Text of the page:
Project Details - Ended
- Grant Number:R21 HS024330
- Funding Mechanism:
- AHRQ Funded Amount:$297,576
- Principal Investigator:
- Project Dates:9/30/2015 to 9/29/2018
- Care Setting:
- Type of Care:
- Health Care Theme:
During periods of illness, adequate sleep is critical to optimizing recovery. Inpatient sleep disturbance has been linked to detrimental outcomes such as delirium and falls. Routine assessment, open dialogue with patients, collaborative care planning, and tailored interventions are key to patient-centered care to improve sleep for hospitalized patients.
This research developed and pilot-tested a sleep promotion toolkit (SLEEPkit) for hospitalized patients. Designed as an application (app) downloaded to a patient’s personal device, patients are prompted to complete a daily assessment to facilitate routine sleep assessment and serve as the basis for an individualized plan for sleep promotion. With assessment findings, a patient can more comfortably discuss any sleep issues with his or her nurse at bedside. The app contains tailored messages for both patients and clinicians to facilitate communication and contribute to the collaborative effort of sleep promotion.
The specific aims of this research were as follows:
- Refine iteratively a patient-centered sleep promotion toolkit (SLEEPkit) for hospitalized patients.
- Pilot-test the SLEEPkit, including its effectiveness on patient’s sleep during hospitalization, as well as the perceived usefulness, ease of use, user control, implementation, and maintenance in the acute care hospital setting.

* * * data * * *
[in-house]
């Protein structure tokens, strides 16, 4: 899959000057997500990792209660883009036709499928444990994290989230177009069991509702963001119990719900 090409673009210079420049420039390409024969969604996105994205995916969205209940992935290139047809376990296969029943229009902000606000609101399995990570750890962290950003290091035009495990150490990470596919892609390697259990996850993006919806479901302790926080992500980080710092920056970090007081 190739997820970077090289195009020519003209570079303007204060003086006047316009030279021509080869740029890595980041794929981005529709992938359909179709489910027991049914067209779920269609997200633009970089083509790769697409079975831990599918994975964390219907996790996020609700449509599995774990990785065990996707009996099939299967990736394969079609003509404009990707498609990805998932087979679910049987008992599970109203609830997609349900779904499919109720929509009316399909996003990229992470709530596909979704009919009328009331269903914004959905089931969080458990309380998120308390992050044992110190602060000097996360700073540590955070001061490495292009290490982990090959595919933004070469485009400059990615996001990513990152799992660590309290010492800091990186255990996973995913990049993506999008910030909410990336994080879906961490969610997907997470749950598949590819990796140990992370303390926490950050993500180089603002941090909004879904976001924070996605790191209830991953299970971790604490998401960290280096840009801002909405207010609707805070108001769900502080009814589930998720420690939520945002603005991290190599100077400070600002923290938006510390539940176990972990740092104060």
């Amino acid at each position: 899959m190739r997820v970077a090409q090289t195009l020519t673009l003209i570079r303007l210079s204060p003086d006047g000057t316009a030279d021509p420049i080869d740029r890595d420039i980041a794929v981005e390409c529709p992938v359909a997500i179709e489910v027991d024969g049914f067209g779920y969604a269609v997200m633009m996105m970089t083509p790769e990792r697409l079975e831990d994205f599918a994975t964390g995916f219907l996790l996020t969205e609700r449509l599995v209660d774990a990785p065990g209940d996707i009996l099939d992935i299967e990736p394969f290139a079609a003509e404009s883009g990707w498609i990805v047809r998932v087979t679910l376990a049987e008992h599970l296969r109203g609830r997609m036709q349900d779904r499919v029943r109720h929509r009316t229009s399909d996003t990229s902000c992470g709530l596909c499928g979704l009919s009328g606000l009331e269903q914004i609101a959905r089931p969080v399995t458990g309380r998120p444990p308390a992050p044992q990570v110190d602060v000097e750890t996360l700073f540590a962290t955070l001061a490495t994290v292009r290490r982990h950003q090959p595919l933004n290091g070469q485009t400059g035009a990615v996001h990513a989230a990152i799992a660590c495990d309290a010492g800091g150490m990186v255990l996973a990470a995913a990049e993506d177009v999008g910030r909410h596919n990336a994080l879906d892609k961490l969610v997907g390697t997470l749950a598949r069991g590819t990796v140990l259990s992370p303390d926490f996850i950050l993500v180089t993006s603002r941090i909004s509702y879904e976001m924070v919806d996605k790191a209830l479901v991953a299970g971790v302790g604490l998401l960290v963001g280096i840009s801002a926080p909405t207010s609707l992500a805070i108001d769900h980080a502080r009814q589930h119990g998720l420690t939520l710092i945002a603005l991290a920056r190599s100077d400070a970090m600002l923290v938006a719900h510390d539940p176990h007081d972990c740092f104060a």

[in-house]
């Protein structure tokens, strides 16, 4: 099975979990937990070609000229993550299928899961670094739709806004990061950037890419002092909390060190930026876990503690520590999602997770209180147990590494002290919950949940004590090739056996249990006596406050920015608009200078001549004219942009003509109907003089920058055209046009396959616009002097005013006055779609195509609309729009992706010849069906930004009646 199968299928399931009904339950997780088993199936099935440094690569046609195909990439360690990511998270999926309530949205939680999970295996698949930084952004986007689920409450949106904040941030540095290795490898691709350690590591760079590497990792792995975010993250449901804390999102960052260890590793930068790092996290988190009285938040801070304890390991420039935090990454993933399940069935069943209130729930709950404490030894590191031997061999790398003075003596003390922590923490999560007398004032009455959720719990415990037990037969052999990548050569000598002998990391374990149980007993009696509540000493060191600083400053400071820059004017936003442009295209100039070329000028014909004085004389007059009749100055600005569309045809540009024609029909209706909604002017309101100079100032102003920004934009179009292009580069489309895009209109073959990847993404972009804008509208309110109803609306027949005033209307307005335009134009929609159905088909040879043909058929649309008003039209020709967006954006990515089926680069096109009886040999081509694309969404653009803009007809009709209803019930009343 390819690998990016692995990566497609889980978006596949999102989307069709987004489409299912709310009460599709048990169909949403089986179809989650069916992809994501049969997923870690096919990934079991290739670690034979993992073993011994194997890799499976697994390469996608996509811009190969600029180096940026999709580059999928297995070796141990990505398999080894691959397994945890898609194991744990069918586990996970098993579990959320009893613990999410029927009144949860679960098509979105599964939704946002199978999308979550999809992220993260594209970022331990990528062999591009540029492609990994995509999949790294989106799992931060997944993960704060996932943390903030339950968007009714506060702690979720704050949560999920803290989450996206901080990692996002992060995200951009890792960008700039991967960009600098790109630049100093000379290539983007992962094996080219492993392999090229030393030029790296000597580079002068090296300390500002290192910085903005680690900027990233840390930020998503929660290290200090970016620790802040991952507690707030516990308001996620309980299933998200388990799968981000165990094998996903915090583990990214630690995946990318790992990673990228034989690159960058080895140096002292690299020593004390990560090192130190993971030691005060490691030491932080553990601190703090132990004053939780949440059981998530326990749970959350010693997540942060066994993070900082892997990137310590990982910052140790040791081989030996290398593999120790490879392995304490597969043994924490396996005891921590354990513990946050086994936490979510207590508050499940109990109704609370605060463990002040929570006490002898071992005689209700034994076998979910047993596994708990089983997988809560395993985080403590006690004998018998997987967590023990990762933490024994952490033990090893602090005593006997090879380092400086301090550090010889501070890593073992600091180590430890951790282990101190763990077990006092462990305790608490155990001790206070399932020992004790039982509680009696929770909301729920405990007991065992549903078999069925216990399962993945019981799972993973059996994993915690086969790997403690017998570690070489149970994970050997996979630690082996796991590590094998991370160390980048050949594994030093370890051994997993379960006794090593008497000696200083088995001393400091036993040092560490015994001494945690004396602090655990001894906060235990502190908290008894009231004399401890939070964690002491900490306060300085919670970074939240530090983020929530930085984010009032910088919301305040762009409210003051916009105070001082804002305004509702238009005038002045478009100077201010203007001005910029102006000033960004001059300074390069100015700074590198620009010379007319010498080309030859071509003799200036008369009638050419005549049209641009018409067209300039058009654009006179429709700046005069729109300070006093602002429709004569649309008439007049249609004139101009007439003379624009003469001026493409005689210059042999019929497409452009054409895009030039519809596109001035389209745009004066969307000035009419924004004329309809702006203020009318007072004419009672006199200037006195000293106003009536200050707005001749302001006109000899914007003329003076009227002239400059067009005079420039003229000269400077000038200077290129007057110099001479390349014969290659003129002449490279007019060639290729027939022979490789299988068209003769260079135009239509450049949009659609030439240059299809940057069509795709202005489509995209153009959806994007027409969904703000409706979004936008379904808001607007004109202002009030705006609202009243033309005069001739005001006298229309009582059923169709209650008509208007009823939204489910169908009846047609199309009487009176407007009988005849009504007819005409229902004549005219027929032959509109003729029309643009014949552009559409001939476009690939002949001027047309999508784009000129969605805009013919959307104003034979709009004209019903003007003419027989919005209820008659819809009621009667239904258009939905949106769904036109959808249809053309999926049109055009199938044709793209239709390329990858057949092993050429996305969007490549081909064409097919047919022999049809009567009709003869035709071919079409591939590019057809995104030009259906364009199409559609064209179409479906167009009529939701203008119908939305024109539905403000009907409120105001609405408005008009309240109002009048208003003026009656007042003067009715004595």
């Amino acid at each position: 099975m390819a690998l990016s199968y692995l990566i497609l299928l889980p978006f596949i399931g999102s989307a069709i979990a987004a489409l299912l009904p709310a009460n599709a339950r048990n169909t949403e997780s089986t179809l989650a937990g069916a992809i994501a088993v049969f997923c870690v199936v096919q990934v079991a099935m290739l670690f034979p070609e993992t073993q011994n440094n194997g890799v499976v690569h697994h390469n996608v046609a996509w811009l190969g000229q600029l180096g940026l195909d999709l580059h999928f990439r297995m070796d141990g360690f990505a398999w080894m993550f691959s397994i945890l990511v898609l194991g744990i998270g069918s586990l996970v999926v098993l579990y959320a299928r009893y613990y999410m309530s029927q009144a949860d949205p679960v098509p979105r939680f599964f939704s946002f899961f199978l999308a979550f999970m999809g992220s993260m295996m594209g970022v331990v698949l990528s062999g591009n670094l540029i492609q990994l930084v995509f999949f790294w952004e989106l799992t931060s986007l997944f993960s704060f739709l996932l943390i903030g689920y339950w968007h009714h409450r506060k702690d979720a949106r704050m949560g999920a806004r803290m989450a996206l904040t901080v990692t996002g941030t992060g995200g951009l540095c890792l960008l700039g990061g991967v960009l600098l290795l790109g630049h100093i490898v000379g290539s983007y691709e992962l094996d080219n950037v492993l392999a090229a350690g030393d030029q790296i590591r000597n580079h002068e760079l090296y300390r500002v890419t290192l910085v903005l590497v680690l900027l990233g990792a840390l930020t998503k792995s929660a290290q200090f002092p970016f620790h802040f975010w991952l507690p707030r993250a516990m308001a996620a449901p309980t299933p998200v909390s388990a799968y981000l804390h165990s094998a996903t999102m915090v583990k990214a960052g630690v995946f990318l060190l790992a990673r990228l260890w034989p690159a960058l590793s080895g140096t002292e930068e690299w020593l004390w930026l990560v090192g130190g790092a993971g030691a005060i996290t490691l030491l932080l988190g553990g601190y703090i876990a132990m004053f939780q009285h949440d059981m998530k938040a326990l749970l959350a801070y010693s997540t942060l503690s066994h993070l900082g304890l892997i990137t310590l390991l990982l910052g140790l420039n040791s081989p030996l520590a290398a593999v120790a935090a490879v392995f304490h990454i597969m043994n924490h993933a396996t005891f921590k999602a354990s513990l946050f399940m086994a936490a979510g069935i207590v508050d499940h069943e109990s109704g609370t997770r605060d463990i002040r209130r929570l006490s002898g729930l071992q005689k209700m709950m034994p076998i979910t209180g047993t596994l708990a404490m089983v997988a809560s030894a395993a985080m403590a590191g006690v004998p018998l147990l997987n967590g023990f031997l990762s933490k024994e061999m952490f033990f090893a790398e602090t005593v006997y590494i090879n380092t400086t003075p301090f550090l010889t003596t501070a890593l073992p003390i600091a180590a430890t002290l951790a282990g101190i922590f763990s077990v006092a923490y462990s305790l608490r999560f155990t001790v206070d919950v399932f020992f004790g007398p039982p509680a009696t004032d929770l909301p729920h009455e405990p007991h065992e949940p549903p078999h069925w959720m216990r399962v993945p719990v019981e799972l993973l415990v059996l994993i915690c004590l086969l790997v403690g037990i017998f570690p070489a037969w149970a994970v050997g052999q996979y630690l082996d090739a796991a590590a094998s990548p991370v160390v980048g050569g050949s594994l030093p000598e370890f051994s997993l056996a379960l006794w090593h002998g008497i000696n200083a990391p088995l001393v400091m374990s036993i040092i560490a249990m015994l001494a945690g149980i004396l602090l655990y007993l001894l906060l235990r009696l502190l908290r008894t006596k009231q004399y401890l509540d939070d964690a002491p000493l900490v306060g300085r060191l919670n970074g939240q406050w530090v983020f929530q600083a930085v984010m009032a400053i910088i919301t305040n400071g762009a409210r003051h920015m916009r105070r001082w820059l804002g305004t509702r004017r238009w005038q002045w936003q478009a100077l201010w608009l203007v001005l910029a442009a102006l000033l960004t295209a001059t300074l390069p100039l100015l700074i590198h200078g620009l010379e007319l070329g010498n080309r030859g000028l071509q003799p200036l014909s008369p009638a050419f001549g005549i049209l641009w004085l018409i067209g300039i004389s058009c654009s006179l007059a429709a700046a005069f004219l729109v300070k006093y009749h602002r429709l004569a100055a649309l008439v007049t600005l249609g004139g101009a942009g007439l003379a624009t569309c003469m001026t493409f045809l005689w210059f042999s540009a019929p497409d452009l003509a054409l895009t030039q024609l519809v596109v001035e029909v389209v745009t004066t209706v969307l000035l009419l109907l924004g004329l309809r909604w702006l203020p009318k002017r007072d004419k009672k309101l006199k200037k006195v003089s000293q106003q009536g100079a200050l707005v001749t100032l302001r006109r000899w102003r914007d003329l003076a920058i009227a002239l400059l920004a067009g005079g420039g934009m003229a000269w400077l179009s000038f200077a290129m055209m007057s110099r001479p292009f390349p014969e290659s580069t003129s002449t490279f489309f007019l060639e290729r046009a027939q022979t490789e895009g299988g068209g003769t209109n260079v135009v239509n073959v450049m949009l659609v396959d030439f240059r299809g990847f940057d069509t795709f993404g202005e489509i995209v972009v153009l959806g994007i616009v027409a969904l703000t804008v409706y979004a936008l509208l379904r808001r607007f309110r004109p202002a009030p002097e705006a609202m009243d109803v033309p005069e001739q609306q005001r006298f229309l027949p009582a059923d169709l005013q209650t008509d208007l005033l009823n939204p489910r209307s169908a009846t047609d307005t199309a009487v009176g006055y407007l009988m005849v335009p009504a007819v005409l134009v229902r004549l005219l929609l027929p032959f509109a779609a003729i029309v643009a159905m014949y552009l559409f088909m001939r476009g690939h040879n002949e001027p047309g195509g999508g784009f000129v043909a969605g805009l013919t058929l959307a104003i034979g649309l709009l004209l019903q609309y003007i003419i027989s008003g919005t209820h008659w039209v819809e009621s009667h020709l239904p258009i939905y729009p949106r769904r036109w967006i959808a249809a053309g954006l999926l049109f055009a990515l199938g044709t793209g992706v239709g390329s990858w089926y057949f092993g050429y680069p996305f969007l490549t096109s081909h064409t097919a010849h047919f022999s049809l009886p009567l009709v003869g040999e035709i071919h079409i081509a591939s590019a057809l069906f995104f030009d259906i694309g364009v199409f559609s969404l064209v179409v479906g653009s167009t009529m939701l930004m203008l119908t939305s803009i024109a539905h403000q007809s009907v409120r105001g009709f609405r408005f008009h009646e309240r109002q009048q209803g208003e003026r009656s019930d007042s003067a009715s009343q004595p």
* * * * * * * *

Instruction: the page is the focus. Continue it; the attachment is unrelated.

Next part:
To inform the app development process, researchers conducted one-on-one interviews and focus groups with patients, care partners, and clinicians, and conducted bedside testing with 20 patients. In addition, researchers developed the Factors Affecting Inpatient Sleep (FAIS) scale, a tool covering the most significant sleep-disturbing factors perceived by patients. These identified factors could be used to facilitate more discussion of sleep, leading to individualized sleep promotion plans and education for supporting them.
One hundred and twenty-six patients were randomized to either: 1) the intervention group using the SLEEPkit or 2) a control group receiving usual care for sleep during hospitalization. Researchers collected patient self-reported perceptions related to sleep quality, alertness, and tiredness. Patients wore wrist sensors to measure their sleep patterns. Finally, patient and clinician feedback was sought on the feasibility of using SLEEPkit in the acute care hospital setting.
Researchers found it challenging to achieve adequate use of the tool, particularly with those patients who were very sick. It was difficult to know how patients used the SLEEPkit and engaged in bedside conversations with their care providers. As such, the researchers identified the need for a clinician interface that may help support better engagement of the clinician in sleep promotion with the patients.